Today's film is The Elephant Man. Prior to watching this, I read almost anything I could find about John (Joseph) Merrick. His life was interesting yet tragic. All he wanted was to be respected as a human being.

Merrick was found by a surgeon, who let him stay as a permanent resident of his hospital. The surgeon, Dr. Treves, was portrayed by Anthony Hopkins. It was different to see him as a generous and kind doctor when 20 years later he would portray the evil Dr. Hannibal Lecter.

John Hurt did a great job of playing Merrick. He brought such a depth to a character that I have only read about. He was too shy and scared to speak such everyone thought he was simple. But once he gained the courage to speak, he gained more respect. After he was away from his abusive manager and into his own room, he entertained visitors and didn't wear his mask. He had difficulty speaking because of the way his mouth and face were growing. He also enjoyed reading.

The filmmakers actually used molds cast from the real-life Merrick to create the makeup for the character. It took so long to get the makeup on and off that Hurt had to work every other day because he would be exhausted.

There are several references to lying down like a normal person. Merrick mentions it often, and there is a painting of a child sleeping in a bed in his room. This is important because this is how Merrick died in real life. He wanted so badly to be normal that one night he laid down on the bed instead of sitting up. His head was so massive that his neck couldn't support it laying down and it killed him.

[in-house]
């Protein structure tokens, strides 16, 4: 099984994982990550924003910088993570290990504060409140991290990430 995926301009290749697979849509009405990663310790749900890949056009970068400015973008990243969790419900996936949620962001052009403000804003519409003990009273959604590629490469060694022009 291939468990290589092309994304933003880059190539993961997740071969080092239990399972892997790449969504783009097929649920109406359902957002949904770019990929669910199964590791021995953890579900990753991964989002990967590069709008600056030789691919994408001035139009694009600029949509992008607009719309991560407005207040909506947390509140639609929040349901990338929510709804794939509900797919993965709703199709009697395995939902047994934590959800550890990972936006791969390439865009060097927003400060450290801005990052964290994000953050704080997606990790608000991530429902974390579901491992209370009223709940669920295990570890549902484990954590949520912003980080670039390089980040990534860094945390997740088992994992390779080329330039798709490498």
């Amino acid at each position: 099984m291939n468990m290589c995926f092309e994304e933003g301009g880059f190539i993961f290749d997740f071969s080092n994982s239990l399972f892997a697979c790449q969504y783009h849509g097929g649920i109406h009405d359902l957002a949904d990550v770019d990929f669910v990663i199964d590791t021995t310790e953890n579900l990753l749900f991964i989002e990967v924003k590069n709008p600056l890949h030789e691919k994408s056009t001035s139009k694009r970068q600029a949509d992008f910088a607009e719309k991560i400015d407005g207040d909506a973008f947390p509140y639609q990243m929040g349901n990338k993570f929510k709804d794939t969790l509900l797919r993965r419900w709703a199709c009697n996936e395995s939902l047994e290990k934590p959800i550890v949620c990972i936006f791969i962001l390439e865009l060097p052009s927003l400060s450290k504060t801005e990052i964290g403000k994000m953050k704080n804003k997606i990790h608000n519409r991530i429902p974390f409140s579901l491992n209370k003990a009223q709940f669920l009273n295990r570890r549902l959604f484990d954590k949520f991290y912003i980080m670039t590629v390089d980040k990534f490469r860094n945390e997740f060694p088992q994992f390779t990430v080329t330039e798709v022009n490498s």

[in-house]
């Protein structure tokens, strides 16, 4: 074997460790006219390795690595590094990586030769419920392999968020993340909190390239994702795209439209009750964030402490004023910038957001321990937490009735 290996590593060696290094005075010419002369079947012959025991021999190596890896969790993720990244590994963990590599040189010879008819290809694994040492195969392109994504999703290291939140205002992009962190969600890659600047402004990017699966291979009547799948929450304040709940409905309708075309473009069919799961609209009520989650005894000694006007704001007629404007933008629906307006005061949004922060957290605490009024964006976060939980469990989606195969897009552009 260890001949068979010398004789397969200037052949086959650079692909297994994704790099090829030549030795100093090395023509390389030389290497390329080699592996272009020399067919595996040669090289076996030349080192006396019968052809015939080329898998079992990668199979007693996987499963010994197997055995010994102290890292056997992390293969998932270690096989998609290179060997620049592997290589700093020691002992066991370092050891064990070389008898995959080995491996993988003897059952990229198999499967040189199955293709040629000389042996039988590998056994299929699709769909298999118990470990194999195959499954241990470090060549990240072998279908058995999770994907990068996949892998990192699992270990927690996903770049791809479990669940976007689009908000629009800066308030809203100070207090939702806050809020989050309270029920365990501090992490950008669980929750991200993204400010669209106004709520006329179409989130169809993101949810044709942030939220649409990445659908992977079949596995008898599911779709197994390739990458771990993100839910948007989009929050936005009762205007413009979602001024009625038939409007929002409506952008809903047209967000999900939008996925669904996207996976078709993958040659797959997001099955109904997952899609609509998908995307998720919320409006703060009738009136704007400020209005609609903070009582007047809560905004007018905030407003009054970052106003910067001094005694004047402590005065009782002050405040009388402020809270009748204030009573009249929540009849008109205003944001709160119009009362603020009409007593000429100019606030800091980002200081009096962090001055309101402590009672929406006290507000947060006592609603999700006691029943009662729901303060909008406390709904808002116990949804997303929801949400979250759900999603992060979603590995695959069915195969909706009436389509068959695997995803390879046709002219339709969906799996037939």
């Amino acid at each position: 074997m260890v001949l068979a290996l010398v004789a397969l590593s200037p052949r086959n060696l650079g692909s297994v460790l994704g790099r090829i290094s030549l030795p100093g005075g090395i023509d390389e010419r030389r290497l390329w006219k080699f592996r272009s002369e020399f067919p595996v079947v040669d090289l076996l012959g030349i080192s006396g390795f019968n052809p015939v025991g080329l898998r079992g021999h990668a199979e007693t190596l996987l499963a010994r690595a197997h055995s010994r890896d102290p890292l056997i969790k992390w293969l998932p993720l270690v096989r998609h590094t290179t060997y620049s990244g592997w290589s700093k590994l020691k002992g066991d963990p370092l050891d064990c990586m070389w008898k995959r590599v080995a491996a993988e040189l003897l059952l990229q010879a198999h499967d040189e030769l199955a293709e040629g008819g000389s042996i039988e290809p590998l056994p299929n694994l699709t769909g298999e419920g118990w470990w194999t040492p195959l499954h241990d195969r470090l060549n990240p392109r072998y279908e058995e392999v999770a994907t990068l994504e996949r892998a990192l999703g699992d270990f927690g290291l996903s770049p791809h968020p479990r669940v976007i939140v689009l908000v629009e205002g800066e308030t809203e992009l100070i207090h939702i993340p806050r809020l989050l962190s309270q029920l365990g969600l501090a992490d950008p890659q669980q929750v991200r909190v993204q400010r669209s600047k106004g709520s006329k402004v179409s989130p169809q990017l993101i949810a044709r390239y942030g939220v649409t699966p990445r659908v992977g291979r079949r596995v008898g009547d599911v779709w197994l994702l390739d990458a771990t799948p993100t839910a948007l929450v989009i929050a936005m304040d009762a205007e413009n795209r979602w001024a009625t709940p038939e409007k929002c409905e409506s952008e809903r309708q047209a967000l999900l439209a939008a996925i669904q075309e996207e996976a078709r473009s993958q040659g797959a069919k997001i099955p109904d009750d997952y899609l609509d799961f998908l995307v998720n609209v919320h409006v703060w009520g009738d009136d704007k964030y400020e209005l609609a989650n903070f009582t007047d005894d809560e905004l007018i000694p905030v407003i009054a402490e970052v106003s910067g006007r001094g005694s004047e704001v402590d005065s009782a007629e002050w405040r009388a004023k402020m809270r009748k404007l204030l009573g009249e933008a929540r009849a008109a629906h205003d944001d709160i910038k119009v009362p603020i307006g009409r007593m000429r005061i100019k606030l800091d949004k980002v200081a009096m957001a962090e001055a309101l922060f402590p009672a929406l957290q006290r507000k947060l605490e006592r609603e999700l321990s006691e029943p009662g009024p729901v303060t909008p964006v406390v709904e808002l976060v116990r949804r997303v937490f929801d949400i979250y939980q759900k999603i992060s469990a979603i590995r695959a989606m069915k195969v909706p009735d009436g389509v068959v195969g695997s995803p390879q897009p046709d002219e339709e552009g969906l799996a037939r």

There are a few things added to the story to make it a bit more dramatic. There was never a night watchman who brought his friends to tease and torment him. Also, Merrick was never kidnapped and taken to Europe. But it does make the movie more interesting. Merrick actually spent a quiet and uneventful life in his room at the hospital.

I have been looking forward to seeing this film for a while now. It lived up to my expectations and I am glad I read so much about this man. It's not necessary to read anything prior to watching this, because his life is portrayed semi-accurately. It's just slightly more dramatic. I will give this film a 8/10.

Wednesday, June 26, 2013

Out of the Past (1947)

Today's film is Out of the Past (Build My Gallows High).  Before I started this list, I had never watched a film noir.  But now I have seen a few, and some of them are okay.  However, I did not enjoy watching this film.  If this would have been the very first film noir I had ever seen, then I would have never wanted to watch one again.

The main character is Jeff/Bailey/Markum or whatever his name is.  He used to be a private eye but now works at a gas station with his clever deaf friend.  For being at a gas station, they sure do smoke a lot.  Anyway, as expected his past catches up with him and he tells the first part of the story as a flashback.  I think flashbacks are required in film noir.

The bad guy, Whit, is played by Kirk Douglas, and I feel his role was wasted.  He could have done a lot more.  I guess it is believable that the lady, Kathie, wanted to get away from him, but I kept waiting for more to happen.